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dc.contributor.authorPenzin, Alexei
dc.contributor.editorBudraitskis, Ilya
dc.contributor.editorZhilyaev, Arseniy
dc.date.accessioned2016-10-19T15:15:02Z
dc.date.available2016-10-19T15:15:02Z
dc.date.issued2015
dc.identifier.citationIn: Ilya Budraitskis (Author), Arseniy Zhilyaev (Author), Pedagogical Poem: The Archive of the Future Museum of History
dc.identifier.isbn9788831719230
dc.identifier.urihttp://hdl.handle.net/2436/620225
dc.description.abstractIt would be no exaggeration to say that rather formalistic approaches to the art and culture of the first Soviet decade still dominate in post-Soviet academia. However, these approaches are substantially prescribed by later ideological concepts of “totalitarianism” and a radically negative view of the Soviet experience. The period’s artistic practices and achievements are seen outside the political and social experience of the victorious revolution, and the powerful impulses for transforming collective life that emanated from it. They are treated as discrete formal manifestations of the local modernist tradition, as acts of individual resistance, cunning maneuvers or forced compromises on the part of outstanding "lone creators” vis-à-vis the cultural policy of the Bolsheviks after they had come to power.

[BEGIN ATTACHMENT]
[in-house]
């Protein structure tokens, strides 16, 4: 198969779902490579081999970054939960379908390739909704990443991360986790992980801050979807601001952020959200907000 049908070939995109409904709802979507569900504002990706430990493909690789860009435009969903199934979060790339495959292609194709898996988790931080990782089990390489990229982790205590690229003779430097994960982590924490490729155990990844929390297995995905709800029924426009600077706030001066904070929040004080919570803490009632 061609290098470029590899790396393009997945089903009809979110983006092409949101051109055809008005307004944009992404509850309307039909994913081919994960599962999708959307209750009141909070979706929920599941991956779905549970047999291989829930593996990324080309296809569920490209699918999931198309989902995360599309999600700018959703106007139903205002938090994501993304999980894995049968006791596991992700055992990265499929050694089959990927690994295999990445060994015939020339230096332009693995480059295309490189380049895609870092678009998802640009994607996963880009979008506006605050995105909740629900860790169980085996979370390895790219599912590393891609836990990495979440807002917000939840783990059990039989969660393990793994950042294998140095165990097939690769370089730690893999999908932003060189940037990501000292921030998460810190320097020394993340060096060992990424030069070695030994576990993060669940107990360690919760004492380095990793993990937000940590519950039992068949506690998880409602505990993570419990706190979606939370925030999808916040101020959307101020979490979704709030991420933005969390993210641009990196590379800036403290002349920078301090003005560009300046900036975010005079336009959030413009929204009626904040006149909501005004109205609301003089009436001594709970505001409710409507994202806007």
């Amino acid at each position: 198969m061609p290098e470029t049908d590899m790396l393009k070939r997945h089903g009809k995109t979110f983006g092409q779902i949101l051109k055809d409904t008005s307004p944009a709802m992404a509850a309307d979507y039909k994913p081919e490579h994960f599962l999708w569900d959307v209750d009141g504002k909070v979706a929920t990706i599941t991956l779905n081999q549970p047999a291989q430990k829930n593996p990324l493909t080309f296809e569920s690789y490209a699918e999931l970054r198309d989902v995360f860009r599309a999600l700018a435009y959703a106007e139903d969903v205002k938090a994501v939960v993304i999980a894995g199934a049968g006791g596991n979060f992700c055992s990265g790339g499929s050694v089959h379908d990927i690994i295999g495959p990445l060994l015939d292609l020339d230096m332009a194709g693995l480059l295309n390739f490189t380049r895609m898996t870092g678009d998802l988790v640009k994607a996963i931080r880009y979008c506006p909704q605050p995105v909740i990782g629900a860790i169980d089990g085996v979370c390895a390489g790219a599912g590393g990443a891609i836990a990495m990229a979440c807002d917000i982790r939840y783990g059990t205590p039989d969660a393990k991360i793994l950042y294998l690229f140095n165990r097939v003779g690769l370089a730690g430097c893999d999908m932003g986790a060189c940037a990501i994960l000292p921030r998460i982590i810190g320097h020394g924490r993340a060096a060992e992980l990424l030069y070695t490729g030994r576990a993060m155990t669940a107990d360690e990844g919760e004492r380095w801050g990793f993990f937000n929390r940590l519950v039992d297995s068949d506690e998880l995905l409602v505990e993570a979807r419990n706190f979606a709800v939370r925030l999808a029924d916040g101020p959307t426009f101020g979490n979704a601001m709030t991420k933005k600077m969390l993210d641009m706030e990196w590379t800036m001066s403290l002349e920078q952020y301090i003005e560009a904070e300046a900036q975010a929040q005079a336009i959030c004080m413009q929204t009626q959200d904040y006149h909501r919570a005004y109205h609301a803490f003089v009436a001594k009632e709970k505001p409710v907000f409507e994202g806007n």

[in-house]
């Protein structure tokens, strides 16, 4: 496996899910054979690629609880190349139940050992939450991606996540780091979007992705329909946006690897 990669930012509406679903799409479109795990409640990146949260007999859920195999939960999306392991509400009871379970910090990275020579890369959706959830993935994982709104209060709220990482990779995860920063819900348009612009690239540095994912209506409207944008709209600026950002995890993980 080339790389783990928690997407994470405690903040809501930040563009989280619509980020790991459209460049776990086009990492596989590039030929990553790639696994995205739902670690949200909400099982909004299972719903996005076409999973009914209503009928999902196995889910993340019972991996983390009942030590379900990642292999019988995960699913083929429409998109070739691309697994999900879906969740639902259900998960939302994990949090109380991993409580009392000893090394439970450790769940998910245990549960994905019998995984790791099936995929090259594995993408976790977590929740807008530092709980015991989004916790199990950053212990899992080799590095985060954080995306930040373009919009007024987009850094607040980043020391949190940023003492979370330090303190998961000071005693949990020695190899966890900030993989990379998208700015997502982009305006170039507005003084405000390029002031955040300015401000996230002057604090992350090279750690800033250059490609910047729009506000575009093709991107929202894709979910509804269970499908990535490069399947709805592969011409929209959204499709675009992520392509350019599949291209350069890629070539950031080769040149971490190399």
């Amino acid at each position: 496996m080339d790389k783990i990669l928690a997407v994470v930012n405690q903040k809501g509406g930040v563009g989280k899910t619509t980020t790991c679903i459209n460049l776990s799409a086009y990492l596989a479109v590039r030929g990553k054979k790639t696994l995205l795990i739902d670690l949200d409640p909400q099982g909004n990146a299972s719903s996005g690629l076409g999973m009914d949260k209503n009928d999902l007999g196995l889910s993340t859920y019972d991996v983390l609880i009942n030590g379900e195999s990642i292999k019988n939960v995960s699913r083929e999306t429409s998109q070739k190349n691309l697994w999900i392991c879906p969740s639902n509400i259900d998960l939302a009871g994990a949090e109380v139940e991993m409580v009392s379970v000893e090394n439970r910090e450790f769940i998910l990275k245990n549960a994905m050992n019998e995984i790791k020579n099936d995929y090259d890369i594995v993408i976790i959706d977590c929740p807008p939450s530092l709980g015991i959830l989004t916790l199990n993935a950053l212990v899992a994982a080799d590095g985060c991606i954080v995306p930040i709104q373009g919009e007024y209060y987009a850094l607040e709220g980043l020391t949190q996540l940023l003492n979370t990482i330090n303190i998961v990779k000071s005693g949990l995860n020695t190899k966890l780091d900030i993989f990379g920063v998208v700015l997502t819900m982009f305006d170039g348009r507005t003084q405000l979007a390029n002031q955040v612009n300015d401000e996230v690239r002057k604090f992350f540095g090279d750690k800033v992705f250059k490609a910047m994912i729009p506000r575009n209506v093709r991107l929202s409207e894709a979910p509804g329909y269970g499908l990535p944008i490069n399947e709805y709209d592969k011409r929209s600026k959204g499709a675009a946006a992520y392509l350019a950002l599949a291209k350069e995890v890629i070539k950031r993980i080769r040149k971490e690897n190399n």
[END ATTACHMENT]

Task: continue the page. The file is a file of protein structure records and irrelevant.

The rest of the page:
dc.language.isoen
dc.publisherMarsilio
dc.subjectAvant-garde
dc.subjectbiopolitcs
dc.subjectthe early Soviet art
dc.subjectproductionism
dc.subjectart theory
dc.titleThe Biopolitics of the Soviet Avant-Garde
dc.typeChapter in book
pubs.edition1st
pubs.place-of-publicationVenezia, Italy
dc.source.beginpage76
dc.source.endpage96
html.description.abstractIt would be no exaggeration to say that rather formalistic approaches to the art and culture of the first Soviet decade still dominate in post-Soviet academia. However, these approaches are substantially prescribed by later ideological concepts of “totalitarianism” and a radically negative view of the Soviet experience. The period’s artistic practices and achievements are seen outside the political and social experience of the victorious revolution, and the powerful impulses for transforming collective life that emanated from it. They are treated as discrete formal manifestations of the local modernist tradition, as acts of individual resistance, cunning maneuvers or forced compromises on the part of outstanding "lone creators” vis-à-vis the cultural policy of the Bolsheviks after they had come to power.


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